Ford posts 37% earnings decline on China challenges, retreats on profit margin goal
Hackett on restructuring plan: 'Building blocks' falling into place
DETROIT -- Poor results in China and other overseas markets contributed to a 37 percent drop in third-quarter net income for Ford Motor Co., and the automaker backed off its goal of raising its global profit margin to 8 percent by 2020.
But the automaker’s top executives on Wednesday continued to stress patience to investors as CEO Jim Hackett’s $11 billion restructuring plan starts to take hold.
Ford reported on Wednesday that its net income fell to $991 million in the quarter, although revenue rose 3 percent to $37.6 billion, driven by higher-profit vehicles in North America including the redesigned Expedition and Lincoln Navigator SUVs. Ford's earnings before interest and taxes fell 27 percent to $1.7 billion.
“We’ve had an extremely productive quarter in terms of putting building blocks in place,” Hackett said on a conference call. “We’re addressing real issues and we’re moving quickly to redesign the business in support of our stated strategy.”
But Ford said its challenges overseas, as well as higher costs and uncertainty clouding the entire auto industry, mean it no longer forecasts achieving the 8 percent profit-margin target it set previously. CFO Bob Shanks declined to offer an alternate timeframe for reaching that threshold.
“We don’t see, at the moment, a way to get there,” Shanks told analysts. “Certainty we’re trying to get there as fast as we can. I’m not going to put a timeframe on it because I don’t want to go back and have to change it.”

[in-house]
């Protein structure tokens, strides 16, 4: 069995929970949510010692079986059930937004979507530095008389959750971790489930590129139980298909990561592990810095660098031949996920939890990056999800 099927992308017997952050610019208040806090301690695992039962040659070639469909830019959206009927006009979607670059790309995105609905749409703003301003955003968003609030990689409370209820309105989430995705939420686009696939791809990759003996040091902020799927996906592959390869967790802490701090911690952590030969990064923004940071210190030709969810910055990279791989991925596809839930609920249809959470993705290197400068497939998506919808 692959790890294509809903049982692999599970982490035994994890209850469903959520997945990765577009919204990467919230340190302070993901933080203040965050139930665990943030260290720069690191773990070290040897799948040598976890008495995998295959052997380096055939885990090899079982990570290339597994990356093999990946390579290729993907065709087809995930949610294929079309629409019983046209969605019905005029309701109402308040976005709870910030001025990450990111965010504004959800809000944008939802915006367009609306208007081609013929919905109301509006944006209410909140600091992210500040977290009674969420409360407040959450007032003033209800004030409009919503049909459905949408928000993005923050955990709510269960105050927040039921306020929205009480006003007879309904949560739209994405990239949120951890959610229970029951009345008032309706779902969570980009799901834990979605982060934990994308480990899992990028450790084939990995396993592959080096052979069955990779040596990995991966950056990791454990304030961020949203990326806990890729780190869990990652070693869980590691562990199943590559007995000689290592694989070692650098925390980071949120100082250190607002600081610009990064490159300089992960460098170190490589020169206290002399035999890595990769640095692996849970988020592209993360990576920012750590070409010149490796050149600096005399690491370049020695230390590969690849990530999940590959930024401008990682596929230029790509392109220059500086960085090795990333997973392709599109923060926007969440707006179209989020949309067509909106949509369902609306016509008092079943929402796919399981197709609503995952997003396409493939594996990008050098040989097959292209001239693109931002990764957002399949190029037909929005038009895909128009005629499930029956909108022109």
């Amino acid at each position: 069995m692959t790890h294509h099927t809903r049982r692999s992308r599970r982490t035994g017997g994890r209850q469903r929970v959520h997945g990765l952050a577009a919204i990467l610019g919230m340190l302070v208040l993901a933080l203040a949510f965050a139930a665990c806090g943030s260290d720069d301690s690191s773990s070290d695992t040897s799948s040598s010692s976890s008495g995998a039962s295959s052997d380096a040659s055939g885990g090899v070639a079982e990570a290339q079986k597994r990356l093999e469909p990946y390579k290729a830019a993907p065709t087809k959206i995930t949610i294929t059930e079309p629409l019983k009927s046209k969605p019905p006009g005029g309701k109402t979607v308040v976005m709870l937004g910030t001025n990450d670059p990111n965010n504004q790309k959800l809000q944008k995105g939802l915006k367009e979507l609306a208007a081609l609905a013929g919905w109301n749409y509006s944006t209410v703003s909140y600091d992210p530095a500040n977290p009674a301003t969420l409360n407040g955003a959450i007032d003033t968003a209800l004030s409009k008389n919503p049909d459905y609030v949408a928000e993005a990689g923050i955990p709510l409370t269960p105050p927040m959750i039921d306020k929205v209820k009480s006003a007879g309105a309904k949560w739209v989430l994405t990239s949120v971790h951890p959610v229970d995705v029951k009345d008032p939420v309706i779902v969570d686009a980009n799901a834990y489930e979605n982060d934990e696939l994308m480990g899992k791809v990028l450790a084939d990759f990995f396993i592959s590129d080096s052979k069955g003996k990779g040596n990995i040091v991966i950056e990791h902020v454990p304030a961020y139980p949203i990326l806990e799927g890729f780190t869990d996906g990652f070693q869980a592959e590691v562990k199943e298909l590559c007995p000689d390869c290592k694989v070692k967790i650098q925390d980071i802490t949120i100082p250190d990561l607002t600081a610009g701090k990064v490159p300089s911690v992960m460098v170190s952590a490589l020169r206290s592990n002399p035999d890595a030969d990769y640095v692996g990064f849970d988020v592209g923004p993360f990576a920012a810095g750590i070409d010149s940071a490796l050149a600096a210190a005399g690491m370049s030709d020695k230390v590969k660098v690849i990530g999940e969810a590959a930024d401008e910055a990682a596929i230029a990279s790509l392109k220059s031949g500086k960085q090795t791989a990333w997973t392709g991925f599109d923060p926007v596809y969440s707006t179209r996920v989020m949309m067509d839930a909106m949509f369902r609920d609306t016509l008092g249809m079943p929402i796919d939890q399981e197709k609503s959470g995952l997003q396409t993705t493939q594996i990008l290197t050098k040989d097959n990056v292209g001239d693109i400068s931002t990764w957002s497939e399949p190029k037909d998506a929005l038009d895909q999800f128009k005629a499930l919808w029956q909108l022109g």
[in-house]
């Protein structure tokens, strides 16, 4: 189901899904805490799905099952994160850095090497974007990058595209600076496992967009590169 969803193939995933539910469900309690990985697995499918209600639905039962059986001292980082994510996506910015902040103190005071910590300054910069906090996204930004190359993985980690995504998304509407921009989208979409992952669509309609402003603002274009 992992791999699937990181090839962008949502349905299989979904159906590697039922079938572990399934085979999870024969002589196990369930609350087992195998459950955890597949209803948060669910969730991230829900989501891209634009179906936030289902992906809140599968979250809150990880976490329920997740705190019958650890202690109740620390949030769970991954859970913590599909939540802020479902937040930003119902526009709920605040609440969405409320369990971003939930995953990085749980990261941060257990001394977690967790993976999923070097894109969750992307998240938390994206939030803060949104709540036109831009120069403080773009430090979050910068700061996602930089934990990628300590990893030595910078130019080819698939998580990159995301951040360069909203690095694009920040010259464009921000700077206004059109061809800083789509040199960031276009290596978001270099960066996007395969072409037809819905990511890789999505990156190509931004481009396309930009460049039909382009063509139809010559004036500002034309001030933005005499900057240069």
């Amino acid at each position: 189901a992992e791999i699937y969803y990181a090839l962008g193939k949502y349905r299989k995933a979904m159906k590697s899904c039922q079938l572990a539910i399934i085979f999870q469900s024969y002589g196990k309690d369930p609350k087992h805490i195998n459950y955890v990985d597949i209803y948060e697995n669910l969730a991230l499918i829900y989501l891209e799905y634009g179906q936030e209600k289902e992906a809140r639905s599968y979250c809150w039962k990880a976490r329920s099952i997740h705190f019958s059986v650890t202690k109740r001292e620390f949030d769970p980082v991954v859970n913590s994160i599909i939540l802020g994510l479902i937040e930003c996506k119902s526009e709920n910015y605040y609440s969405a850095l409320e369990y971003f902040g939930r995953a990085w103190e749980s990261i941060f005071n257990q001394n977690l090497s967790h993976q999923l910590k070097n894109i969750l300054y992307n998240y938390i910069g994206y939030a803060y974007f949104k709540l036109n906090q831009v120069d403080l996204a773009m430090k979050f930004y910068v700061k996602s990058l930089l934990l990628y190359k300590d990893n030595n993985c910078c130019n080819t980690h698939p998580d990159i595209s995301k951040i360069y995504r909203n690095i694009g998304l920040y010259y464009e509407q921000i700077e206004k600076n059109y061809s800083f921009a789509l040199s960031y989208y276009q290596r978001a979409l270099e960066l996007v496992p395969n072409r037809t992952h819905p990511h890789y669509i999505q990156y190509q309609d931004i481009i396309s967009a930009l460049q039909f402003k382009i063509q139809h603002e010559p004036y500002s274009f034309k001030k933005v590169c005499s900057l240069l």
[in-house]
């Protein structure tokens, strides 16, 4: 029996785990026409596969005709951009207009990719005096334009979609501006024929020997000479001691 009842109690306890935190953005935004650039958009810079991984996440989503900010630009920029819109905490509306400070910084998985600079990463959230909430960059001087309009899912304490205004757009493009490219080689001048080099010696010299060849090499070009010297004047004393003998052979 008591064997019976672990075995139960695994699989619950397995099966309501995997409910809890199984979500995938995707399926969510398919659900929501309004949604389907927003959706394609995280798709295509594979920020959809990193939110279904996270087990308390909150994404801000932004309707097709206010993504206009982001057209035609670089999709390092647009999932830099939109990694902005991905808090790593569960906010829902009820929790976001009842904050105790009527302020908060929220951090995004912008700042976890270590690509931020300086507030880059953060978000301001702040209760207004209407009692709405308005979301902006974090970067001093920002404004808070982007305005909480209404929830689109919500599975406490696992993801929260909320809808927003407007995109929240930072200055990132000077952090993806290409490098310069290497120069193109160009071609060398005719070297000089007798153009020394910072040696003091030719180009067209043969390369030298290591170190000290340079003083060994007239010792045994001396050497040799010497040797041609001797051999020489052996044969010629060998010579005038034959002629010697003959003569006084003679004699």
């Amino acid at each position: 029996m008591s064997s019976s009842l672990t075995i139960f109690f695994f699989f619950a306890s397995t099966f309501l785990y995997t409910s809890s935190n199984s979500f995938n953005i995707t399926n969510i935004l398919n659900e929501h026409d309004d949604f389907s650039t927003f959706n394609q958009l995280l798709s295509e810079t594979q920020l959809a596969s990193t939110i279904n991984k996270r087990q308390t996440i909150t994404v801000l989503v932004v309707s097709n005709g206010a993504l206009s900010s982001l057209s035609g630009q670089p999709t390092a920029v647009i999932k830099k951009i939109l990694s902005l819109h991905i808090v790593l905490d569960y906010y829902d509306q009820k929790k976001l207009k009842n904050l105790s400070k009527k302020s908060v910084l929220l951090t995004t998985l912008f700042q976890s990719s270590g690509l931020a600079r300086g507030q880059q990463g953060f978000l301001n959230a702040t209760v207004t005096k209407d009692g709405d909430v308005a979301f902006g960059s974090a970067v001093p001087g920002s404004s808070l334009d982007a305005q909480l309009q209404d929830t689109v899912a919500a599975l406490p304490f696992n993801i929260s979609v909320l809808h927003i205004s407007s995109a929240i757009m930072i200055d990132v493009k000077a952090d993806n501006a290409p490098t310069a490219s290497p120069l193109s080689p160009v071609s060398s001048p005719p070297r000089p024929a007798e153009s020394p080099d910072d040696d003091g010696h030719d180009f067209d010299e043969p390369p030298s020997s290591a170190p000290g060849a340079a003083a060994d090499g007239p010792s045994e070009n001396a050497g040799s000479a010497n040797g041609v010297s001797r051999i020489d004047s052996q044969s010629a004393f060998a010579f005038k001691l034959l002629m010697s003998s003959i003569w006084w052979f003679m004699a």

Hackett and his leadership team have faced scrutiny from Wall Street analysts who have asked for more clarity regarding his plan. Hackett on Wednesday said the details would be shared over time.
“We’re fully committed to sharing details as soon as we can, but I can’t allow us to get ahead of the process,” he said. “The need to get our stakeholders up to speed is the priority for me and the entire company.”
Ford's profits in the quarter were driven by North America, where earnings rose 7.5 percent to $1.96 billion. Its profit margin for the region was unchanged from the same period a year ago at 8.8 percent.
The automaker said its market share in the region was down slightly because it was discontinuing sedans, but market share for its profitable F-series pickups increased.
Hackett said those results “demonstrate early evidence that fitness actions are now taking hold.”
Ford shares sank Wednesday to close at $8.18 a share, but rose 9.9 percent to $8.99 on Thursday, following the earnings release.
Ford posted lower revenue, market share and sales in China, the world's largest vehicle market.
Ford lost $208 million in Asia Pacific in the quarter. Excluding China, it made $170 million in the region with profit margins of 9 percent.
The automaker is suffering from a lack of new product there that has led to a sharp decline in sales. New-vehicle sales fell 43 percent in September from a year earlier and are down 30 percent through the first nine months of the year.
Ford on Tuesday said it would separate its China business into a standalone unit and appointed Anning Chen, a former Ford executive with 25 years of industry experience, to become CEO of Ford China on Nov. 1.
Ford’s profit margin for the quarter was 4.4 percent, down 1.9 percentage points compared with the same period a year ago.
The company lost $152 million in South America, down 1 percent, and lost $245 million in Europe. It made $47 million in the Middle East and Africa.
Ford said its mobility unit lost $196 million in the second quarter, $124 million more than it lost during the same period a year ago. The unit is in a heavy investment phase that has little offsetting revenue.
Ford Motor Credit made $678 million, its best quarterly results since 2011.
Ford’s net income equaled 29 cents per share, 1 cent higher than the consensus estimate on Wall Street.
The company reaffirmed its full-year target of adjusted earnings per share of $1.30 to $1.50. It had previously lowered its guidance from a range of $1.45 to $1.70 per share, citing troubles in Europe and China.
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